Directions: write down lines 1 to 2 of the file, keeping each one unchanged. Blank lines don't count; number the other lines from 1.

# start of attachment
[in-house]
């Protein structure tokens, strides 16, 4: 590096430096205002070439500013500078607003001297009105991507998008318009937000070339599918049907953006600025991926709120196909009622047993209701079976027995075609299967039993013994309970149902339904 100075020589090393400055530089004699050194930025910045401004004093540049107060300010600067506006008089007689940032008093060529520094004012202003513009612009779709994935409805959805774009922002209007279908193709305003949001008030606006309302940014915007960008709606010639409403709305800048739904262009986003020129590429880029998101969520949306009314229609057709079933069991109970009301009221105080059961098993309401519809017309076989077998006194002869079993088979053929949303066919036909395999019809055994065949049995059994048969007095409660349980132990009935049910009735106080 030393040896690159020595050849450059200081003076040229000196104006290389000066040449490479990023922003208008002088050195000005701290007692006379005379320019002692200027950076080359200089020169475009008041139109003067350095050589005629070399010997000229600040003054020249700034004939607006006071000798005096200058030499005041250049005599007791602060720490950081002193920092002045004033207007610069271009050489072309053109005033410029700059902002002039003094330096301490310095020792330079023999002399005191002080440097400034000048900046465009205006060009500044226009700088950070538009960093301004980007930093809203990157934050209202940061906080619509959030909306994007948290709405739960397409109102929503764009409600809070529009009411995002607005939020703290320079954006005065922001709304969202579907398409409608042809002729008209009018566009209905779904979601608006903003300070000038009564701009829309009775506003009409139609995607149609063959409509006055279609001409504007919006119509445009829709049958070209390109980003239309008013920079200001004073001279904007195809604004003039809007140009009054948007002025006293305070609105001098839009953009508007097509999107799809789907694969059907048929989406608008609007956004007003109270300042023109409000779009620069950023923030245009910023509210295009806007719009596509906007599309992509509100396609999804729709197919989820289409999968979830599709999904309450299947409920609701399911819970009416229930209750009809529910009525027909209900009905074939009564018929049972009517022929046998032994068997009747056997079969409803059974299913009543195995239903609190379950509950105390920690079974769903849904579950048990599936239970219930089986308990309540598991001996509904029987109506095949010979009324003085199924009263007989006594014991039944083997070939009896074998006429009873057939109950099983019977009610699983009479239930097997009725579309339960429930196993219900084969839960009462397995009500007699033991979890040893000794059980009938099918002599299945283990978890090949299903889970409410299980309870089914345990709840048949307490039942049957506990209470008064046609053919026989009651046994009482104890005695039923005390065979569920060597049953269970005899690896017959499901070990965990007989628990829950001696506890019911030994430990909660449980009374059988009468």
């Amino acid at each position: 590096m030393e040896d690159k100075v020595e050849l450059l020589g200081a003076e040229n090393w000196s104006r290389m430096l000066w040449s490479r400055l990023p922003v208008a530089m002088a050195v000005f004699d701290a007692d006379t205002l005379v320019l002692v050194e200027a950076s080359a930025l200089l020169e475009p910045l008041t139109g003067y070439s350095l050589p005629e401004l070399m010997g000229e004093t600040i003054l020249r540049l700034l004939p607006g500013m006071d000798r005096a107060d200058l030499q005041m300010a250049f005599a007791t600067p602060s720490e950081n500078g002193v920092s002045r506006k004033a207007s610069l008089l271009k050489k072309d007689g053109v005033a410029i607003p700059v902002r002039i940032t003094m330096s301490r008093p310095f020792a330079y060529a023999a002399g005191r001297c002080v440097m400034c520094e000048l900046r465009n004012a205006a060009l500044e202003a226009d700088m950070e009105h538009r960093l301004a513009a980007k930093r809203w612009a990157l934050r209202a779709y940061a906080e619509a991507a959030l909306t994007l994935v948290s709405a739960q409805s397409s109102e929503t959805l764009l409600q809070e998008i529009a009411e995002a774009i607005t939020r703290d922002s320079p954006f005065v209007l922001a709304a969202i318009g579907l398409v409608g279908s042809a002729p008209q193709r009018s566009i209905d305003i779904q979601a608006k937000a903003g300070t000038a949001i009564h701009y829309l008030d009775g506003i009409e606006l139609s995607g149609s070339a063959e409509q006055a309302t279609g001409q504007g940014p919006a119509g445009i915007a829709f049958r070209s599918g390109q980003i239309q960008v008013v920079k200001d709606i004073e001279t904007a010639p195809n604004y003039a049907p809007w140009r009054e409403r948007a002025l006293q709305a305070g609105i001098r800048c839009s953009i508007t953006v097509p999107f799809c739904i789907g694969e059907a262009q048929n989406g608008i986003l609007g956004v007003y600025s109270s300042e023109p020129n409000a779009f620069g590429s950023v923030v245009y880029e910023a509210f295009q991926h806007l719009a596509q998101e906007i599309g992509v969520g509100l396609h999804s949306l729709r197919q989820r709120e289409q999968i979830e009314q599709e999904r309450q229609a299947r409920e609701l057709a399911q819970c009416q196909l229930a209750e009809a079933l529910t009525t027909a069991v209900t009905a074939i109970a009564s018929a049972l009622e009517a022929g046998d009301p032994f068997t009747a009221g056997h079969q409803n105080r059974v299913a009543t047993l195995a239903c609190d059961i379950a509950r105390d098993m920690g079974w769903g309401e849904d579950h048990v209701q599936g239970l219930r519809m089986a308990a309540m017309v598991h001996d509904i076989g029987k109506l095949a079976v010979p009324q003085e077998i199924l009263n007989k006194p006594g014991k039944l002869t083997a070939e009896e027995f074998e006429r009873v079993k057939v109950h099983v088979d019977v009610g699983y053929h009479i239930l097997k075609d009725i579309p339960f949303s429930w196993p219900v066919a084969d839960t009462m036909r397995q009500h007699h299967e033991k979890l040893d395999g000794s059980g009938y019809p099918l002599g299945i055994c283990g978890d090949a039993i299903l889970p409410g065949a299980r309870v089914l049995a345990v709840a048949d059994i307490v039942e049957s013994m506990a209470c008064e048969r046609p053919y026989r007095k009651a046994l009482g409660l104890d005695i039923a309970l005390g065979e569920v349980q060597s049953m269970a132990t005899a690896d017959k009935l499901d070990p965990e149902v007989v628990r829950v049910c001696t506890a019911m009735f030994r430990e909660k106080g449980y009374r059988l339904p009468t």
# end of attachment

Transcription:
[in-house]
């Protein structure tokens, strides 16, 4: 590096430096205002070439500013500078607003001297009105991507998008318009937000070339599918049907953006600025991926709120196909009622047993209701079976027995075609299967039993013994309970149902339904 100075020589090393400055530089004699050194930025910045401004004093540049107060300010600067506006008089007689940032008093060529520094004012202003513009612009779709994935409805959805774009922002209007279908193709305003949001008030606006309302940014915007960008709606010639409403709305800048739904262009986003020129590429880029998101969520949306009314229609057709079933069991109970009301009221105080059961098993309401519809017309076989077998006194002869079993088979053929949303066919036909395999019809055994065949049995059994048969007095409660349980132990009935049910009735106080 030393040896690159020595050849450059200081003076040229000196104006290389000066040449490479990023922003208008002088050195000005701290007692006379005379320019002692200027950076080359200089020169475009008041139109003067350095050589005629070399010997000229600040003054020249700034004939607006006071000798005096200058030499005041250049005599007791602060720490950081002193920092002045004033207007610069271009050489072309053109005033410029700059902002002039003094330096301490310095020792330079023999002399005191002080440097400034000048900046465009205006060009500044226009700088950070538009960093301004980007930093809203990157934050209202940061906080619509959030909306994007948290709405739960397409109102929503764009409600809070529009009411995002607005939020703290320079954006005065922001709304969202579907398409409608042809002729008209009018566009209905779904979601608006903003300070000038009564701009829309009775506003009409139609995607149609063959409509006055279609001409504007919006119509445009829709049958070209390109980003239309008013920079200001004073001279904007195809604004003039809007140009009054948007002025006293305070609105001098839009953009508007097509999107799809789907694969059907048929989406608008609007956004007003109270300042023109409000779009620069950023923030245009910023509210295009806007719009596509906007599309992509509100396609999804729709197919989820289409999968979830599709999904309450299947409920609701399911819970009416229930209750009809529910009525027909209900009905074939009564018929049972009517022929046998032994068997009747056997079969409803059974299913009543195995239903609190379950509950105390920690079974769903849904579950048990599936239970219930089986308990309540598991001996509904029987109506095949010979009324003085199924009263007989006594014991039944083997070939009896074998006429009873057939109950099983019977009610699983009479239930097997009725579309339960429930196993219900084969839960009462397995009500007699033991979890040893000794059980009938099918002599299945283990978890090949299903889970409410299980309870089914345990709840048949307490039942049957506990209470008064046609053919026989009651046994009482104890005695039923005390065979569920060597049953269970005899690896017959499901070990965990007989628990829950001696506890019911030994430990909660449980009374059988009468």